Ozempic foods to avoid – Learn more with Healthier Veterans Today! If you’ve just been prescribed injectable Ozempic or are a few days into your daily prescription, your doctor has asked you to consider some lifestyle adjustments.
Part of a class of medications known as GLP-1s, semaglutide medicines work in detail to mimic a gut hormone that enables the pancreas to produce insulin when blood sugars spike.
For those with diabetes, these medications help to lower a high HBA1C over time. Ozempic Foods to avoid is added sugar and processed food or what we may know as junk food, as much as possible.
There aren’t foods that are entirely or wholly restricted while on Ozempic foods to avoid but doctors advise against some food groups because they delay what’s known as gastric emptying.
It varies from patient to patient, but fat intake and alcohol intake may prompt or worsen existing nausea, vomiting, heartburn, or reflux symptoms because of this.
Table of Contents
1. Eat a Variety of Foods
A balanced meal consists of a small portion of protein and carbohydrates (a quarter of your plate each) and a large portion of vegetables or salad (half of your plate).
First, patients taking semaglutide need to hydrate and even more so in the summer months because semaglutide decreases appetite. Some patients may choose to reduce how much water they drink.
This can lead to some element of dehydration, which can lead to or exacerbate:
- Even more dangerous issues such as acute kidney injury.
To avoid this, drink at least 64oz of water each day, but everyone’s actual hydration needs will differ based on their activity level.
2. Follow a Consistent Meal Plan
Try to eat roughly the same amount of food at the same time each day to keep blood glucose under control.
Avoid skipping meals and space your breakfast, lunch, and evening meals over the day.
3. Include Starchy Carbohydrate Foods
To better control your blood glucose levels, paying the most attention to the amount of carbohydrates you eat at each meal is essential.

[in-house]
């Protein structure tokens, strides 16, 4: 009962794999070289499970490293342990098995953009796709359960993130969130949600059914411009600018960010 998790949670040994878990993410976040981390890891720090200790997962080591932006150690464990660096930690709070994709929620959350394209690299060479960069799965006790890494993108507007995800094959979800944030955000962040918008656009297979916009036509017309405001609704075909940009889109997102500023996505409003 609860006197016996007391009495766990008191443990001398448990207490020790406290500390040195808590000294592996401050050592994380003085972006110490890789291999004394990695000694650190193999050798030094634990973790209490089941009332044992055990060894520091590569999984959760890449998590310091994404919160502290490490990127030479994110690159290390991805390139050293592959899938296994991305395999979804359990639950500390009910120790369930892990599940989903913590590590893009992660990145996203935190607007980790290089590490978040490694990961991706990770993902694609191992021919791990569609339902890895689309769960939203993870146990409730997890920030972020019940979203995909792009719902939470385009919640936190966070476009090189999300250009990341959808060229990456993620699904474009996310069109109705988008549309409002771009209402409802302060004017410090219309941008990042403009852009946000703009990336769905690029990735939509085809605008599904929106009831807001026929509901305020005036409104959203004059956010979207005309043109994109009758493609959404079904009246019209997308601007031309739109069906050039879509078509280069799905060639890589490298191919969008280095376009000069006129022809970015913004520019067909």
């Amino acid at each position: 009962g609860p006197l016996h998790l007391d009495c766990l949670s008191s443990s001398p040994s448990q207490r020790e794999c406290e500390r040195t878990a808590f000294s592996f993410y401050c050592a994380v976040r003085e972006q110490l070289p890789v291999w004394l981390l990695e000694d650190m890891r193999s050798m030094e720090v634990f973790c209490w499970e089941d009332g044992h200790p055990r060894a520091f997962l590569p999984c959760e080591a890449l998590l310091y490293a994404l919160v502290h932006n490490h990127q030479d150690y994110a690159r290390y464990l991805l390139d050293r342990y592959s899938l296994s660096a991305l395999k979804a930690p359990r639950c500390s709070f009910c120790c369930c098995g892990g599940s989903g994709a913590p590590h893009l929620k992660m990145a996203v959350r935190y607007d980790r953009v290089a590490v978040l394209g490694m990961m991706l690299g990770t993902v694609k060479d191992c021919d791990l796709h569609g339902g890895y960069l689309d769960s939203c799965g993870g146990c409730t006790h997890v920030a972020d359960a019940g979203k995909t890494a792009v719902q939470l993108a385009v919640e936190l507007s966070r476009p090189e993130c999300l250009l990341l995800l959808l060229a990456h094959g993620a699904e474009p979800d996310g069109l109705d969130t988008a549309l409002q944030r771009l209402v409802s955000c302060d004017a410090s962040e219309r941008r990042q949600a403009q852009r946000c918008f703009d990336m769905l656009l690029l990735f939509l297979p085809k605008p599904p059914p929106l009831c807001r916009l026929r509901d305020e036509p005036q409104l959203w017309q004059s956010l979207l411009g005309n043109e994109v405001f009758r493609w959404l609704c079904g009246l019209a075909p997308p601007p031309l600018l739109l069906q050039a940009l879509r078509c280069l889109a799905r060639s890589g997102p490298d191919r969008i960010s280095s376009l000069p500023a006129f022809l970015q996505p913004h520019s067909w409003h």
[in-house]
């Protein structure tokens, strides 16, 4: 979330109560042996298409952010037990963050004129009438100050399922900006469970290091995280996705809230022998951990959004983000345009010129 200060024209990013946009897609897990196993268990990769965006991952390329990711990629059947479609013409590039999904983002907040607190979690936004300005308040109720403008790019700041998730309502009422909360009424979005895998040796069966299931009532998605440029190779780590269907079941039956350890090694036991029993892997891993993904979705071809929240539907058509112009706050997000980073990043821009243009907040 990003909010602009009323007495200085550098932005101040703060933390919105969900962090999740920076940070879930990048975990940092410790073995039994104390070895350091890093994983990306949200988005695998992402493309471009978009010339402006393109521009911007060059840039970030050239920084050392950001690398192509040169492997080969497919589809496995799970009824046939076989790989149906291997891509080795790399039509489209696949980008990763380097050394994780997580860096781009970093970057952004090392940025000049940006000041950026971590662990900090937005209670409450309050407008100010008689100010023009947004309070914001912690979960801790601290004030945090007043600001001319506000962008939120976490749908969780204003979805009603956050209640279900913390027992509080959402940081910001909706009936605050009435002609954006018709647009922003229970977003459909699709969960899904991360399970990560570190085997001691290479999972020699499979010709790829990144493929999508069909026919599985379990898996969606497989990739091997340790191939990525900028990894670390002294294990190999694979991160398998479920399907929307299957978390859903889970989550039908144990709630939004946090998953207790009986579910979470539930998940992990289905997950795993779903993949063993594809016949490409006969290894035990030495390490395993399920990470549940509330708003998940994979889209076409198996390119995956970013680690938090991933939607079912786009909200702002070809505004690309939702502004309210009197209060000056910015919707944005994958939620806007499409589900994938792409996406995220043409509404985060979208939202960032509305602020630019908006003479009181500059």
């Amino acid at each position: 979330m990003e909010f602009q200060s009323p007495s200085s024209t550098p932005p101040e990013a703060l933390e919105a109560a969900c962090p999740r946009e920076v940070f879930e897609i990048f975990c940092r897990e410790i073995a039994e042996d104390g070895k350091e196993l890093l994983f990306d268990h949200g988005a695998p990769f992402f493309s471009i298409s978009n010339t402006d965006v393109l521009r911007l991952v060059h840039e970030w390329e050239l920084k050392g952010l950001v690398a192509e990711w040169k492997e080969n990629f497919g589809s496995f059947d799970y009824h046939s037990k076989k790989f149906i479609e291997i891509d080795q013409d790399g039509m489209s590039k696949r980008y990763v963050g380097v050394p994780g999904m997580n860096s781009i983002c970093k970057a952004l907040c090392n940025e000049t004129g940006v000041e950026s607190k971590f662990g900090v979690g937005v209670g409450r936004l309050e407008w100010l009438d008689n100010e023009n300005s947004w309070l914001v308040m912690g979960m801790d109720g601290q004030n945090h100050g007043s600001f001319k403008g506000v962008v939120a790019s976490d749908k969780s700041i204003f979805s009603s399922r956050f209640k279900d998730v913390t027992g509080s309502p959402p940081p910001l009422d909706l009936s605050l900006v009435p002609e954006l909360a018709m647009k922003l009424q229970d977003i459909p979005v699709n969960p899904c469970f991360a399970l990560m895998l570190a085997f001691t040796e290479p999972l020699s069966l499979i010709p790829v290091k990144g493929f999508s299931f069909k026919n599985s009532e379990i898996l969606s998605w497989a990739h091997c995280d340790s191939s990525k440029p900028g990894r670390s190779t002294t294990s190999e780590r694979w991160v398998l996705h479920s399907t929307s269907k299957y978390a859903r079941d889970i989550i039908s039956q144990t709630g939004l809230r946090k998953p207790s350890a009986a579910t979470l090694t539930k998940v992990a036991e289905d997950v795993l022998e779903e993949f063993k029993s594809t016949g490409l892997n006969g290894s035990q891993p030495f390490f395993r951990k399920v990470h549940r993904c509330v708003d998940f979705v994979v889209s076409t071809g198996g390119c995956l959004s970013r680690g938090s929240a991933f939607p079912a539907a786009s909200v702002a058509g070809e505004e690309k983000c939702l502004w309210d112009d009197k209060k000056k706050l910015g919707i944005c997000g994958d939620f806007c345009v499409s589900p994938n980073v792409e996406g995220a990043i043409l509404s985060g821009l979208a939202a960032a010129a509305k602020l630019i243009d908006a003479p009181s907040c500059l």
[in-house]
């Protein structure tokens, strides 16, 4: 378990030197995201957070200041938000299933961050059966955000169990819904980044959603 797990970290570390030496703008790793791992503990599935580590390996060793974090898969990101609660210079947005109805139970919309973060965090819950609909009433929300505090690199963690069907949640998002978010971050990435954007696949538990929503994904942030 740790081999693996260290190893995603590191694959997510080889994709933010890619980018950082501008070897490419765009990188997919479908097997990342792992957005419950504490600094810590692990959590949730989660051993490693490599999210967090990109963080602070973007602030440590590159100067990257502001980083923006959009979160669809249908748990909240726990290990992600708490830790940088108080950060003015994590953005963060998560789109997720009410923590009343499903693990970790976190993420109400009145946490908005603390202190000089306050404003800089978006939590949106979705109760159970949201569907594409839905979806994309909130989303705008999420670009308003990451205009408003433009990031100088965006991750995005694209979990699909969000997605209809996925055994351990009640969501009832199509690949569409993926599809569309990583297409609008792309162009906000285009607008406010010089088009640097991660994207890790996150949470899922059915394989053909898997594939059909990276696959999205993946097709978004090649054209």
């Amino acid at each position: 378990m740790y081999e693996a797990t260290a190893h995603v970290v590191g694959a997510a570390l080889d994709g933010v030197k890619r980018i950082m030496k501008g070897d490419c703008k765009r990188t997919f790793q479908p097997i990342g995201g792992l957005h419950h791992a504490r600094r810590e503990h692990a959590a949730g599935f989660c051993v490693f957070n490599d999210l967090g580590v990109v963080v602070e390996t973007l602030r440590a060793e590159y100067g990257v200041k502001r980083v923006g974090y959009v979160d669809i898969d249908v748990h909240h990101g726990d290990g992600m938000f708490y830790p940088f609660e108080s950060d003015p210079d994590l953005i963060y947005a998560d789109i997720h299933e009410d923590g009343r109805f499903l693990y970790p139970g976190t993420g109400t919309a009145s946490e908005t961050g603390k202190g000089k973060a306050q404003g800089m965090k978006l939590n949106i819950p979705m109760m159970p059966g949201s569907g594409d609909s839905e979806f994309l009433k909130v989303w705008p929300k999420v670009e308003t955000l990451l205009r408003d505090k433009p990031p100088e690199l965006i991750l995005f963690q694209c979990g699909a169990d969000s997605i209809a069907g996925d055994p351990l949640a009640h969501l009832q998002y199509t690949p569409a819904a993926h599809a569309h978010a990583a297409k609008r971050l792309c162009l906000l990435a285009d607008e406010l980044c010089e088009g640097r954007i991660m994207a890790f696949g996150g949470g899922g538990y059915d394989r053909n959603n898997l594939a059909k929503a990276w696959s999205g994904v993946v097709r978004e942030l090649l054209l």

Sources of nutrient-rich carbohydrates are fruit, whole grains, starches, starchy vegetables (sweet potato, fresh sweet corn, and potato), dairy, and dried legumes.
How much you have will depend on your personal needs – a dietician can determine this and Ozempic foods to avoid.
When you choose a carbohydrate, go for wholegrain, “unrefined,” or lower glycemic index (GI) (slow release) carbohydrates.
These carbohydrate sources are less refined and as close to the natural state as possible, like seed or whole grain bread, brown rice, whole grain or bran cereals, and sweet potato.
Sugar is also a carbohydrate but does not contribute any other nutrients to the body. People with diabetes may have sugar and foods containing sugar but should limit their daily intake.
Rules for using sugar include always having sugary or table sugar with a balanced meal, not having more than 1-2 tsp of sugar at a time, and limiting high-sugar foods like sweets, chocolates, cakes, desserts, juice, and soft drinks.
4. Cut Down on Saturated Fats
A low-fat diet is beneficial to health. As fat is the highest contributor to energy (kilojoules or calories) compared to carbohydrates and protein, eating less fat will help you lose weight if needed.
Focus on having plant fats (mono-unsaturated and poly-unsaturated) and limit your intake of animal and processed fats (saturated and trans fatty acids).
Have avocados, olives, raw nuts (especially almonds and cashews), sesame and pumpkin seeds, olive-, canola- and palm fruit oil, and sources of omega 3 fats like oily fish, flax seed (called linseed in SA) and omega containing yogurt and eggs.
5. Eat at least 5 Portions of Vegetables and Fruit a Day
Vegetables and fruit provide vitamins, minerals, and fiber to help you balance your diet.
One portion is, for example:
- A small banana or apple